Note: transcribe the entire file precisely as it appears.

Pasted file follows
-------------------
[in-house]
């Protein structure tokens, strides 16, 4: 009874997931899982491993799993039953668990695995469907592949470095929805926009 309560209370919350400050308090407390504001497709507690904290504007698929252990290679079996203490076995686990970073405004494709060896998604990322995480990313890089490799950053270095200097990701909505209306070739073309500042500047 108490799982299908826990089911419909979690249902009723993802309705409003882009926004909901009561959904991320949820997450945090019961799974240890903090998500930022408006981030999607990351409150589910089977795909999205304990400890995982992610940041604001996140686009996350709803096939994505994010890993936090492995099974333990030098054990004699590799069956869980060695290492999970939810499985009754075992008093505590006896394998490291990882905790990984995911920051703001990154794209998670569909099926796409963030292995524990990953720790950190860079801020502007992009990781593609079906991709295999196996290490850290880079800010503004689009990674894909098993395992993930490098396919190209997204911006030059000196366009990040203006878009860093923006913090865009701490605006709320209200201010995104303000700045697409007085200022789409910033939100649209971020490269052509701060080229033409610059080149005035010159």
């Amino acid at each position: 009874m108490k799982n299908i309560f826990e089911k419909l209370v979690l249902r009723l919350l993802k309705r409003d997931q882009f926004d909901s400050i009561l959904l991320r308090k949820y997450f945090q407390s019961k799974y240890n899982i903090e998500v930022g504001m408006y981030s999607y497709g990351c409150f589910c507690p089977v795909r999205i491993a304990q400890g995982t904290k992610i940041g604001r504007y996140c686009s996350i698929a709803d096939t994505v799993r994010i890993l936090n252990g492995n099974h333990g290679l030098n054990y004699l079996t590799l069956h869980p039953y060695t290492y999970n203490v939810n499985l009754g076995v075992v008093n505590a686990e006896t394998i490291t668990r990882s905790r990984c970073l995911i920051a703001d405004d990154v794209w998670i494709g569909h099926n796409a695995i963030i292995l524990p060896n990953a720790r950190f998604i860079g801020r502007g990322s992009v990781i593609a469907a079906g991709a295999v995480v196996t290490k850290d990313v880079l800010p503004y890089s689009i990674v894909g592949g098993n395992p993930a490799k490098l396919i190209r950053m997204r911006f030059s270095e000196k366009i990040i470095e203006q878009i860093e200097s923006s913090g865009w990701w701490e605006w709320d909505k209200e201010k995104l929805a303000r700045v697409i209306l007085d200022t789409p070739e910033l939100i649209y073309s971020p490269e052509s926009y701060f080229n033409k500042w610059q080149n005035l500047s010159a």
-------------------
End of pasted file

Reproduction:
[in-house]
């Protein structure tokens, strides 16, 4: 009874997931899982491993799993039953668990695995469907592949470095929805926009 309560209370919350400050308090407390504001497709507690904290504007698929252990290679079996203490076995686990970073405004494709060896998604990322995480990313890089490799950053270095200097990701909505209306070739073309500042500047 108490799982299908826990089911419909979690249902009723993802309705409003882009926004909901009561959904991320949820997450945090019961799974240890903090998500930022408006981030999607990351409150589910089977795909999205304990400890995982992610940041604001996140686009996350709803096939994505994010890993936090492995099974333990030098054990004699590799069956869980060695290492999970939810499985009754075992008093505590006896394998490291990882905790990984995911920051703001990154794209998670569909099926796409963030292995524990990953720790950190860079801020502007992009990781593609079906991709295999196996290490850290880079800010503004689009990674894909098993395992993930490098396919190209997204911006030059000196366009990040203006878009860093923006913090865009701490605006709320209200201010995104303000700045697409007085200022789409910033939100649209971020490269052509701060080229033409610059080149005035010159």
């Amino acid at each position: 009874m108490k799982n299908i309560f826990e089911k419909l209370v979690l249902r009723l919350l993802k309705r409003d997931q882009f926004d909901s400050i009561l959904l991320r308090k949820y997450f945090q407390s019961k799974y240890n899982i903090e998500v930022g504001m408006y981030s999607y497709g990351c409150f589910c507690p089977v795909r999205i491993a304990q400890g995982t904290k992610i940041g604001r504007y996140c686009s996350i698929a709803d096939t994505v799993r994010i890993l936090n252990g492995n099974h333990g290679l030098n054990y004699l079996t590799l069956h869980p039953y060695t290492y999970n203490v939810n499985l009754g076995v075992v008093n505590a686990e006896t394998i490291t668990r990882s905790r990984c970073l995911i920051a703001d405004d990154v794209w998670i494709g569909h099926n796409a695995i963030i292995l524990p060896n990953a720790r950190f998604i860079g801020r502007g990322s992009v990781i593609a469907a079906g991709a295999v995480v196996t290490k850290d990313v880079l800010p503004y890089s689009i990674v894909g592949g098993n395992p993930a490799k490098l396919i190209r950053m997204r911006f030059s270095e000196k366009i990040i470095e203006q878009i860093e200097s923006s913090g865009w990701w701490e605006w709320d909505k209200e201010k995104l929805a303000r700045v697409i209306l007085d200022t789409p070739e910033l939100i649209y073309s971020p490269e052509s926009y701060f080229n033409k500042w610059q080149n005035l500047s010159a």